Another condition that can be misleading is intellectual knowledge. People can possess an intellectual understanding and knowledge of the truth and yet not be saved. While the knowledge of the truth is necessary for salvation, and visible morality is a fruit of salvation, neither of these conditions by themselves translate into true saving faith. People can know all about God, all about Jesus, who He was, that He came into the world, that He died on the cross, that He rose again, that He’s coming again, and even many details about the life of Christ-and still turn their backs on Him.
That’s what the writer of Hebrews was warning against in Hebrews 6:4-6. There were people in the church who knew all about God and understood gospel truths. They even had a measure of experience with gospel truth. They’d seen the ministry of the Holy Spirit at work in people’s lives-and yet knowing all of that, they stood in grave danger of turning away and rejecting Christ.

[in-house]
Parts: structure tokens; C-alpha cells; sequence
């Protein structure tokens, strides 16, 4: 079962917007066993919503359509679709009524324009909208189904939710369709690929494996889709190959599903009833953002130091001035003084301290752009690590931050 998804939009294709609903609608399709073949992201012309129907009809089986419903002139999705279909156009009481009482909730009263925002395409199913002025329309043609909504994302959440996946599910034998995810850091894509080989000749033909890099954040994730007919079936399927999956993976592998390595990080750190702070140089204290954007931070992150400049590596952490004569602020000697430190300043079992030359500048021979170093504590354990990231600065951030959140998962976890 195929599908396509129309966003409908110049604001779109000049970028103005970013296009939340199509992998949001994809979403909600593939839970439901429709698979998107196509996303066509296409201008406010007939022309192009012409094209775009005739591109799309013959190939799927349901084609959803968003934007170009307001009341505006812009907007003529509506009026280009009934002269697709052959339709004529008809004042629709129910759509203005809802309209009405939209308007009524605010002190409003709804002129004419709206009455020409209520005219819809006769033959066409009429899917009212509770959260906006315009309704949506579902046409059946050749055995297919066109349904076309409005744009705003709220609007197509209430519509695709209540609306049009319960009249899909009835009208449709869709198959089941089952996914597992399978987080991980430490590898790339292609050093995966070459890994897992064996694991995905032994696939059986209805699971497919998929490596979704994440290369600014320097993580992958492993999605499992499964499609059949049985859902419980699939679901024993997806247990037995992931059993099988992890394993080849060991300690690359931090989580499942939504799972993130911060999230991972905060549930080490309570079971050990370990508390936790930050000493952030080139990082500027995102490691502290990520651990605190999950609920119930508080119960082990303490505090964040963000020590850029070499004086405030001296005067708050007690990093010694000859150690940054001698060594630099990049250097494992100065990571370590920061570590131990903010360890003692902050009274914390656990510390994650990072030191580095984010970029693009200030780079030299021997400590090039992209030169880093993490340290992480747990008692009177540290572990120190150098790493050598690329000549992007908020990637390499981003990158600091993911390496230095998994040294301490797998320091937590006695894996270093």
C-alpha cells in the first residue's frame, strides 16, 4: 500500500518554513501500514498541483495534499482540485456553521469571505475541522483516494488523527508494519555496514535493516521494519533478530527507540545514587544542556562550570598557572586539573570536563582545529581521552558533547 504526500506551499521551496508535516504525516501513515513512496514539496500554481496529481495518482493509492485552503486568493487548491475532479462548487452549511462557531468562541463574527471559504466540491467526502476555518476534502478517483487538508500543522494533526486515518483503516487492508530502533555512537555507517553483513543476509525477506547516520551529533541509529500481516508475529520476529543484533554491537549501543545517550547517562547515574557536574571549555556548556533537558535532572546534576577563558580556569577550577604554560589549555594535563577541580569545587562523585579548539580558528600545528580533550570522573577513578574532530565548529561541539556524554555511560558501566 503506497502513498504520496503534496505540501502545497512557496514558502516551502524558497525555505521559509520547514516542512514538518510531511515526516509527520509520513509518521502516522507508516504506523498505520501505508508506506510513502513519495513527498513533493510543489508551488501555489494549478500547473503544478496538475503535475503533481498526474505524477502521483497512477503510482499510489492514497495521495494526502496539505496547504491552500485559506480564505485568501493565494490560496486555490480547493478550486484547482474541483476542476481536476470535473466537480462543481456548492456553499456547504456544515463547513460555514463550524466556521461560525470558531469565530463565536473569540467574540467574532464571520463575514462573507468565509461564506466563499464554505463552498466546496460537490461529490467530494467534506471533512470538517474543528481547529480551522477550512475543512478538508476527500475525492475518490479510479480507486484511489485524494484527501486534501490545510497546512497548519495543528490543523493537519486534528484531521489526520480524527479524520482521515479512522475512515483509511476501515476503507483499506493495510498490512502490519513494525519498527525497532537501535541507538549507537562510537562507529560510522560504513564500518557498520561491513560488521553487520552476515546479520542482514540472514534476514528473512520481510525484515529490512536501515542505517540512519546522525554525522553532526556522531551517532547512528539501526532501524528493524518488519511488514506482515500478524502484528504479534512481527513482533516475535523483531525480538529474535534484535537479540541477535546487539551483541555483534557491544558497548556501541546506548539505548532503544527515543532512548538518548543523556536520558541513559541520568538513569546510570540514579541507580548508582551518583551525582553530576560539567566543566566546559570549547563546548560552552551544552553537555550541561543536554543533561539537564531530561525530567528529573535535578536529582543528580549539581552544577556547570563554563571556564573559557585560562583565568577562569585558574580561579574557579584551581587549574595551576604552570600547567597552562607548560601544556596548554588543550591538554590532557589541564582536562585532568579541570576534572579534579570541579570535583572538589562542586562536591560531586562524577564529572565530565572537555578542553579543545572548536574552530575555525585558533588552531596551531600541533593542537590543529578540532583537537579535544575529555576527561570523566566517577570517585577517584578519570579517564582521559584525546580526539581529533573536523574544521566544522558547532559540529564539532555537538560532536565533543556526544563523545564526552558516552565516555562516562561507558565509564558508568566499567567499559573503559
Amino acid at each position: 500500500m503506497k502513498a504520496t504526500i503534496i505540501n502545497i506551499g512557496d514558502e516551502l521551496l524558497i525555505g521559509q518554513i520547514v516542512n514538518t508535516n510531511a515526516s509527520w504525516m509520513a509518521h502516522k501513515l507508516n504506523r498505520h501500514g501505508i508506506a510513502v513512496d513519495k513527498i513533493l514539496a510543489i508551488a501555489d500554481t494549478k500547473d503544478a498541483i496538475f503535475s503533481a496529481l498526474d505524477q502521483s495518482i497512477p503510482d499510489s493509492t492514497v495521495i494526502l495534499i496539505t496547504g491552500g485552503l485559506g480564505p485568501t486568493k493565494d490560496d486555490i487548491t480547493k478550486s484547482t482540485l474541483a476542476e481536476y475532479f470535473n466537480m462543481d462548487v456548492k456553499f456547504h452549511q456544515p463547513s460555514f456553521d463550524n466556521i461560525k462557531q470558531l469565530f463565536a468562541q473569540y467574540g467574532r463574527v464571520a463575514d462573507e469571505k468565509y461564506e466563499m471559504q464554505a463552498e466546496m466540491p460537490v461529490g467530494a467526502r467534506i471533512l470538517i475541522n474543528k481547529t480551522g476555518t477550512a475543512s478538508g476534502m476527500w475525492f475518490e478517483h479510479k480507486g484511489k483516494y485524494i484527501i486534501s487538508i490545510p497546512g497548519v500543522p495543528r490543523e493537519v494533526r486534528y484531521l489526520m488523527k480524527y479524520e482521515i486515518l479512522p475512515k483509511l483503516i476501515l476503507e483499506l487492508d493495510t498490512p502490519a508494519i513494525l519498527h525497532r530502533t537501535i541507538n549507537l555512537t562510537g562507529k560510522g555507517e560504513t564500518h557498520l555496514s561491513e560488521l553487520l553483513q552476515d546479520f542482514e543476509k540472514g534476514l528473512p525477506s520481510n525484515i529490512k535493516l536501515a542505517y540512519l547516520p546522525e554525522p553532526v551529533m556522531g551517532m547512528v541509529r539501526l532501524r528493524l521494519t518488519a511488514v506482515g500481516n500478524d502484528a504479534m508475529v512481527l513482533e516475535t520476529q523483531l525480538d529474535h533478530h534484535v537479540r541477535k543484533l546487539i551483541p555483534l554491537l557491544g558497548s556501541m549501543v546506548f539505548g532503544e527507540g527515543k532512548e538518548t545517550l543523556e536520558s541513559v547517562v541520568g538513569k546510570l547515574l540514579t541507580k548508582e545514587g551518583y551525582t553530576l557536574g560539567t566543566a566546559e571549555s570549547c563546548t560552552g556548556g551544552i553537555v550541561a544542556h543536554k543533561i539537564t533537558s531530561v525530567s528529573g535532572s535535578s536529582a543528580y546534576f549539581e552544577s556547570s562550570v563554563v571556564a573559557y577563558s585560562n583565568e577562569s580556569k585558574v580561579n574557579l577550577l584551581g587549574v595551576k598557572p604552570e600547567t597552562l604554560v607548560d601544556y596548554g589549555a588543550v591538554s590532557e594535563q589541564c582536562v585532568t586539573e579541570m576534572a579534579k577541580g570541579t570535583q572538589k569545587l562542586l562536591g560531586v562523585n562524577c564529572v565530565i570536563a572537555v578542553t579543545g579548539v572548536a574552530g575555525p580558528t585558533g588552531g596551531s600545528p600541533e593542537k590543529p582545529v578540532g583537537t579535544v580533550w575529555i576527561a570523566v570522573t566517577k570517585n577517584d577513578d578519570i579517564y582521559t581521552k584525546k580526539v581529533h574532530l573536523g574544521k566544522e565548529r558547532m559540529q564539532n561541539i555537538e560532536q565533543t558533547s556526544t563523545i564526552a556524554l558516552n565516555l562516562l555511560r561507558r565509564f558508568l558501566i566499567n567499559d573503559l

In Hebrews 10 the writer warns this kind of man that he is treading underfoot the blood of Christ by not believing what he knows to be true. There are many people who know the Scriptures but are on their way to hell! A man cannot be saved without the knowledge of the truth, but possessing that knowledge alone does not save.
3. Religious Involvement